In 2018, brother and sister filmmaking duo Evgenia Arbugaeva and Maxim Arbugaev traveled to a beach in the Siberian Arctic — an area in Northeast Russia. When they arrived on this beach, the sand was almost black in color, and a horrifying smell of decay filled the air. The beach looked deserted, except for a man living in a small hut nearby.
His name is Maxim Chakilev. He’s a marine biologist who waits for more than 100,000 walruses to pile their massive bodies on this beach in autumn. The walruses overcrowd the beach and sometimes die due to stampedes. This coming out-of-the-water phenomenon is called a haulout, and it’s a result of climate change in the area.
After witnessing a haulout with Chakilev, Arbugaeva and her brother returned to the beach in 2020 to live with the biologist for three months and film his every move. For weeks at time, the hut was completely surrounded by the animals, making it impossible to leave.
They produced a documentary with The New Yorker on their findings last year called “Haulout” – and it’s nominated for an Academy Award for best Documentary Short Film this year.
Filmmaker Evgenia Arbugaeva spoke to host Maiken Scott about the film.
Why do walruses haulout on this beach?
“So, in an ideal world, walruses would not come out on land at all, or they would come out in very small numbers. They’re migratory animals. And they would rest on floating ice during their migration and feeding. But because there is no ice in summer anymore, they’re just forced to come out, haulout, on land to rest. And the reason why they come out on this particular beach is because their feeding ground, which is mollusks on the bottom of the ocean, is about 200 kilometers from this beach. So, what they do, they go feed, then they come back, and they rest on the beach, and then they go back and feed, and they do it about three times.”
Inside the visual experience of a haulout
“I felt that I was in the film “Lord of the Rings,” and there was the army of orcs. It was scary, and it was scary because they’re not aggressive animals because especially when they’re on the beach, they’re in their unnatural environment. So, they’re really vulnerable, and actually, they’re so easily scared. So, any foreign smell or sound can scare them and kind of send this wave of panic in the whole haulout. So, we had to be really careful actually, not to scare them, not to use the stove, not to produce any smell, not to use a generator, which was quite challenging because we couldn’t use batteries, or charge our batteries. But the sound was scary because you could hear the animals struggling, you could hear some voices, like very high-pitched voices of cubs that are looking for their mothers and being separated or being squashed by these bigger animals.”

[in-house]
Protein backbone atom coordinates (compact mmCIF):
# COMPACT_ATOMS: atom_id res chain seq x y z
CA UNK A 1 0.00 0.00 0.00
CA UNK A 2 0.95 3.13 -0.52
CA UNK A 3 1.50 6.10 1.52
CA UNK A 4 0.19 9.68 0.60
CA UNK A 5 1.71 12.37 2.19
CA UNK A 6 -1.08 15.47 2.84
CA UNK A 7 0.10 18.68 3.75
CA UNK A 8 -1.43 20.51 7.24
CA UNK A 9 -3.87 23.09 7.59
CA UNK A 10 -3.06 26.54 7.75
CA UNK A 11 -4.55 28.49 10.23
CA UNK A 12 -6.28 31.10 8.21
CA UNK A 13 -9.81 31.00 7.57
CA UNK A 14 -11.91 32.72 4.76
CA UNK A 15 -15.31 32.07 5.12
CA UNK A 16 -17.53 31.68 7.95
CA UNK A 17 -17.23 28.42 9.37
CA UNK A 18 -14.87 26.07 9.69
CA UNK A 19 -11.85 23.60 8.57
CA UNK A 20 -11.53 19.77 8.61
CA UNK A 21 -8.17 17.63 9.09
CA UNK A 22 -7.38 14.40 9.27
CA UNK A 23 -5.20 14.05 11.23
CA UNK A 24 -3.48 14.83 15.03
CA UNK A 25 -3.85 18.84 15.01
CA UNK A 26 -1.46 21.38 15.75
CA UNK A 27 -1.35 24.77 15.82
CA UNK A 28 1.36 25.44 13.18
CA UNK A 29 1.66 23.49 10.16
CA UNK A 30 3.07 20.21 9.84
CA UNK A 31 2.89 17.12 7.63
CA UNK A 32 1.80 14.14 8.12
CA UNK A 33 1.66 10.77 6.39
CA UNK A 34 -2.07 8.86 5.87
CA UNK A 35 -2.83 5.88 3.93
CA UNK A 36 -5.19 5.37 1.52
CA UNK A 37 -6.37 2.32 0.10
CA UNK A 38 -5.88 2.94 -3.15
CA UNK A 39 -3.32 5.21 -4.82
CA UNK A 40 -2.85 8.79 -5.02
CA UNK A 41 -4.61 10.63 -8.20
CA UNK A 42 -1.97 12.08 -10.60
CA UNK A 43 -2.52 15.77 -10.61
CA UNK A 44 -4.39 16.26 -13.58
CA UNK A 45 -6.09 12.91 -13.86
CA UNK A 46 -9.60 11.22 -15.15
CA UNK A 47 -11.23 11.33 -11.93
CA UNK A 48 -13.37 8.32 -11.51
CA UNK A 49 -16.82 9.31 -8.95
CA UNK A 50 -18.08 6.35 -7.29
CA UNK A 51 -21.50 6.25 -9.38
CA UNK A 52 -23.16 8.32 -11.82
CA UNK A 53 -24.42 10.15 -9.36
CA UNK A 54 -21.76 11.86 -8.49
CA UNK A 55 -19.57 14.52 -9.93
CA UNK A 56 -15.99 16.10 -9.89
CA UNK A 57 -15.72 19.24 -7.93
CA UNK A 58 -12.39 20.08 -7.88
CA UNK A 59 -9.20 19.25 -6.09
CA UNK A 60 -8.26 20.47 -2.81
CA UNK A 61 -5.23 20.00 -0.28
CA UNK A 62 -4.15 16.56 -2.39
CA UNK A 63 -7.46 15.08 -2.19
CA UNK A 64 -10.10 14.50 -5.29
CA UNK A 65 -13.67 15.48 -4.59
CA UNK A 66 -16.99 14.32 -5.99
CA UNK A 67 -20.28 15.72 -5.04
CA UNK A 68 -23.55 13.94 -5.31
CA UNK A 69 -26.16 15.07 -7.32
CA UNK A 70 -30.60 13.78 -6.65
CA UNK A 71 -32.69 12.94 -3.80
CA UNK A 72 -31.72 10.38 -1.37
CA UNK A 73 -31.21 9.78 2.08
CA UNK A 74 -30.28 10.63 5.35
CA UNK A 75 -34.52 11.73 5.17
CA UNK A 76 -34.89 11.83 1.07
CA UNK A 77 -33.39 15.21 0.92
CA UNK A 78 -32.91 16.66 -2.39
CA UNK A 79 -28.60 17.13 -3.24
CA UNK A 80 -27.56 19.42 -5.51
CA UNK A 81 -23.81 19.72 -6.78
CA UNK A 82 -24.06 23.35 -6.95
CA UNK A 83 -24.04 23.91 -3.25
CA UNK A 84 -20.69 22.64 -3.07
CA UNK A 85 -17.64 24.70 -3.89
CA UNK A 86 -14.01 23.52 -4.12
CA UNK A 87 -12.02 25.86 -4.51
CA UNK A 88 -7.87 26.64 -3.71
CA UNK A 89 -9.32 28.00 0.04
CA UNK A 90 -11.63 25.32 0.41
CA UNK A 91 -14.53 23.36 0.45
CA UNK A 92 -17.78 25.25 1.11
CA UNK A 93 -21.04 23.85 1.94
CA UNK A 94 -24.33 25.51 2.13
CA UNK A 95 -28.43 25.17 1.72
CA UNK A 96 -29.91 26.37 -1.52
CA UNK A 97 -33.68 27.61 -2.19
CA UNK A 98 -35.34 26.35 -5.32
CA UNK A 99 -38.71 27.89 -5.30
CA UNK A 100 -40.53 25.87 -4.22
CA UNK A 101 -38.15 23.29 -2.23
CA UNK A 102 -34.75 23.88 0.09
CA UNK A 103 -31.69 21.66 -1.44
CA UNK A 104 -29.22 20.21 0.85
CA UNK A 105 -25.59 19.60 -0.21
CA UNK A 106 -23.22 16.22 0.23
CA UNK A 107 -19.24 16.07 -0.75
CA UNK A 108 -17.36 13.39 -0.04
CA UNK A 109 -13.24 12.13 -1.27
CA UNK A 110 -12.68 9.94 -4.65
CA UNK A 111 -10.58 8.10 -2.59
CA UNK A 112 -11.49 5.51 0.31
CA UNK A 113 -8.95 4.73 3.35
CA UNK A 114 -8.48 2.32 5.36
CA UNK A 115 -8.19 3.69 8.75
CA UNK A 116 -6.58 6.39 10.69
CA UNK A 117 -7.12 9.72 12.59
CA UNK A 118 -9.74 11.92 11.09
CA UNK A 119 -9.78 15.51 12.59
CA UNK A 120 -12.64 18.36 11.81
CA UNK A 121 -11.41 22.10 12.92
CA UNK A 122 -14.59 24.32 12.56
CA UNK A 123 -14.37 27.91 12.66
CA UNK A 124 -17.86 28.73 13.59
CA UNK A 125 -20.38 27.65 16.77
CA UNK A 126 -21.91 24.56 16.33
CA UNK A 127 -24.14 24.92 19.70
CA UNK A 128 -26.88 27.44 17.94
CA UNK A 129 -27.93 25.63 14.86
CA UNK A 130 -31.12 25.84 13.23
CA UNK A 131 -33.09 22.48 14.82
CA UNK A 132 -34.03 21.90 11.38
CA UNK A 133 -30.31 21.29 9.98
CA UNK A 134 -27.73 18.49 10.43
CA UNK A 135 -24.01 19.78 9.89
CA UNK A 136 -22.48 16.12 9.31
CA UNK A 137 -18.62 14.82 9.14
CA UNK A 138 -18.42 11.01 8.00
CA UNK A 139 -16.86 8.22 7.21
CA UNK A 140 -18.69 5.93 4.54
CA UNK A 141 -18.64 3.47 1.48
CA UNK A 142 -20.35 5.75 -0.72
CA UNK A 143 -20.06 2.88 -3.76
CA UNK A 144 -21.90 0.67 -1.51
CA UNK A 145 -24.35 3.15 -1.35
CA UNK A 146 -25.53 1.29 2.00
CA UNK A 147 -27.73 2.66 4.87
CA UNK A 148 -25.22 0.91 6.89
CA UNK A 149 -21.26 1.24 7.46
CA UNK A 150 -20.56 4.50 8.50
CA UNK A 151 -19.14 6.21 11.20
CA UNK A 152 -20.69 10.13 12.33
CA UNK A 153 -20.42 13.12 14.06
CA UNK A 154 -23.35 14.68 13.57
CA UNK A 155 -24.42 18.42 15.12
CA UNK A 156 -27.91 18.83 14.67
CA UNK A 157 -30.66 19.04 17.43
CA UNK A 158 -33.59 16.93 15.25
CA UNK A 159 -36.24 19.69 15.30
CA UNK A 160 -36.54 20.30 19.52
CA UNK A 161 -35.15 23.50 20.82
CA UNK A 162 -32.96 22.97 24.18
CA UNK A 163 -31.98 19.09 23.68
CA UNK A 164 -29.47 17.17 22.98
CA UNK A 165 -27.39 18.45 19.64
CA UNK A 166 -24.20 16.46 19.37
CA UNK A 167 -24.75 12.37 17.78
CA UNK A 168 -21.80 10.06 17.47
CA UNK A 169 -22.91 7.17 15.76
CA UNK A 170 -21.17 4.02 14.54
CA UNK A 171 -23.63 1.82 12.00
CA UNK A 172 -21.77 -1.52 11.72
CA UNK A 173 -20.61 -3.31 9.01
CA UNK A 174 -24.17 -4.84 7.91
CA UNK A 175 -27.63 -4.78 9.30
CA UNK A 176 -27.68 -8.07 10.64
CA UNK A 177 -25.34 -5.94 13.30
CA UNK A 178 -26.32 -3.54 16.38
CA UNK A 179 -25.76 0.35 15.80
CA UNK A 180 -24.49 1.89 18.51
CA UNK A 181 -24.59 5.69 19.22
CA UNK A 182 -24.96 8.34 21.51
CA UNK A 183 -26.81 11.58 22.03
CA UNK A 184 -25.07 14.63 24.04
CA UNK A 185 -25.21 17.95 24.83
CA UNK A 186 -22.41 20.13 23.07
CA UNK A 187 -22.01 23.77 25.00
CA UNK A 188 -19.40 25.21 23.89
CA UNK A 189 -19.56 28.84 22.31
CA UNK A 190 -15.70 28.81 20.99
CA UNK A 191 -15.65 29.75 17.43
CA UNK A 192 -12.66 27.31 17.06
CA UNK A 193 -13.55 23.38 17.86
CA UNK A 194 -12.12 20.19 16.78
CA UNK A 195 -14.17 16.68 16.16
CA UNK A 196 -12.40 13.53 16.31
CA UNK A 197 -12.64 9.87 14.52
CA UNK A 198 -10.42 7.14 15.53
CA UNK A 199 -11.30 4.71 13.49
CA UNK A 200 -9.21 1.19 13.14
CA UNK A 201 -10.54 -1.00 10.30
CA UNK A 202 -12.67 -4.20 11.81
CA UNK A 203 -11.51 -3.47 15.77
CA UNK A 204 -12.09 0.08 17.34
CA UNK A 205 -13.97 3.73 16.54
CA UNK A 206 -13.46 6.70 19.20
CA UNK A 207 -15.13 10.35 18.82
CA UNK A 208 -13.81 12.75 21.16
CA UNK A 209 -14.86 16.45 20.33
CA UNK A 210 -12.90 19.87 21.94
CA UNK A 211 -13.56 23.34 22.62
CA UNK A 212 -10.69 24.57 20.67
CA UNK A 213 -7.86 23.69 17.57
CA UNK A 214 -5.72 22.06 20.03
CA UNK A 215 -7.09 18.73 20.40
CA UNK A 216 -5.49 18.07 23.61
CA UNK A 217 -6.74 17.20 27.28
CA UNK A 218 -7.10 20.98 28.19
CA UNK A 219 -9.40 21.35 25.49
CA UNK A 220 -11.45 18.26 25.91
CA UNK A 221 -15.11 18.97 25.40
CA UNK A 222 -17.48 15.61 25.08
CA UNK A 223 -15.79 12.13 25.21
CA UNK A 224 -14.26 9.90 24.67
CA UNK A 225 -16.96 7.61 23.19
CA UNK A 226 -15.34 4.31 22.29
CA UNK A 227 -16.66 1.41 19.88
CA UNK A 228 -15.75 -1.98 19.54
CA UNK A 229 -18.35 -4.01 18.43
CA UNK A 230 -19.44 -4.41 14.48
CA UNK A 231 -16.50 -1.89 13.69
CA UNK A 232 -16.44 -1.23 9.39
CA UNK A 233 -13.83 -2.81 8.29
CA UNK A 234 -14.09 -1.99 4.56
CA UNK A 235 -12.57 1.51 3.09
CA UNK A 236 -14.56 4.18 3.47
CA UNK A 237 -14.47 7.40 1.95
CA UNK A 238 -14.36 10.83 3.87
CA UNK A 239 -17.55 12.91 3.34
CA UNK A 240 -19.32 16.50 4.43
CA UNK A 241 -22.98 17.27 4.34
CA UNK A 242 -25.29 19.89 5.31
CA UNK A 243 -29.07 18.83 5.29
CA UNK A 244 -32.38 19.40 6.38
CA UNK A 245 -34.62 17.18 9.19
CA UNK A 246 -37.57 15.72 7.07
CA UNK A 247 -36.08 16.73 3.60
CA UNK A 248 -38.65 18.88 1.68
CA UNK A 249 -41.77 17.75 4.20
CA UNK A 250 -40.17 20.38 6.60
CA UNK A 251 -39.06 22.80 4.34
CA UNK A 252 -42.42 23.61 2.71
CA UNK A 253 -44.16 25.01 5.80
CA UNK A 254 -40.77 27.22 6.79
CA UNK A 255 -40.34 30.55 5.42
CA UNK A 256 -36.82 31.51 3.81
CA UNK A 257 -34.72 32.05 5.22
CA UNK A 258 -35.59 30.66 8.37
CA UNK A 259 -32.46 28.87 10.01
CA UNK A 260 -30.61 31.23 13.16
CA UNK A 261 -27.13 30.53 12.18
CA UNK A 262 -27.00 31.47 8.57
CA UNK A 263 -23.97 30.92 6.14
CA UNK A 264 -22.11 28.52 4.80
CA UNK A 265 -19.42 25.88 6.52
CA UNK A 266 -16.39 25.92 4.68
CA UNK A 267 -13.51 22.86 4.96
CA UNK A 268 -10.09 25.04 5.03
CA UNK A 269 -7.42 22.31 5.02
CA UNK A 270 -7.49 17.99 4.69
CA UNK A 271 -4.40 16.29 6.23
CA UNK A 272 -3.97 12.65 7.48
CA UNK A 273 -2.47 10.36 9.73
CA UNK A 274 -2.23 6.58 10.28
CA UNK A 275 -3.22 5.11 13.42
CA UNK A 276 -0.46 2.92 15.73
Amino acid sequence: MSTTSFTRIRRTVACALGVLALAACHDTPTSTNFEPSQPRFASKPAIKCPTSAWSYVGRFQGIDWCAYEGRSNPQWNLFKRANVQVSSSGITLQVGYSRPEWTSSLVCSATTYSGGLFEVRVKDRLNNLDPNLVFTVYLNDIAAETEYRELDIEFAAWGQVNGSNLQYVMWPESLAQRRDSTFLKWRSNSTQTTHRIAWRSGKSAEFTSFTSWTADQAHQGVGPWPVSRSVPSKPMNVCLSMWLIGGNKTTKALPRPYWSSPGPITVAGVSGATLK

Maxim Chakilev’s concerns about the walrus population and climate change
“The biggest concern, of course, is how this animal adapts to the new reality that this has been happening for a long time now. Maxim started his research 10 years ago … And unfortunately, as we know, this process is irreversible. So, there will be a possibility of a shrinking of the population of the animal. I think all biologists that are now working are concerned about the same thing really, of the disappearance of species and what can be done to protect them.”
Filming during the hottest year on record in the Arctic
“We were anticipating, of course, that we’ll be surrounded by walruses, but we didn’t know for how long. And that was the record. The longest time walruses were on the beach. And so, we planned only for a maximum of a week being surrounded. And we had just enough water for that time. And when we realized it will be two weeks, and it went to almost three weeks, we started to be really worried about the amount of water that we had. And we had to be very careful not to wash our hands and just keep it for drinking.”
The takeaway message from the film, “Haulout”
“We made this film because we wanted to show people what really is happening in the Arctic, and we wanted to make it in the way that is not heavily message-driven or narrated. We wanted people to see for themselves that this is the reality that animals in the Arctic are facing and that we just need to do something about it. We need to be realistic. I mean, there are so many ways to talk about climate change. Oftentimes, it’s stories of hope, which I also support. There has to be hope, but there also has to be some realistic understanding of what is really going on. And I hope our film will contribute to that understanding.”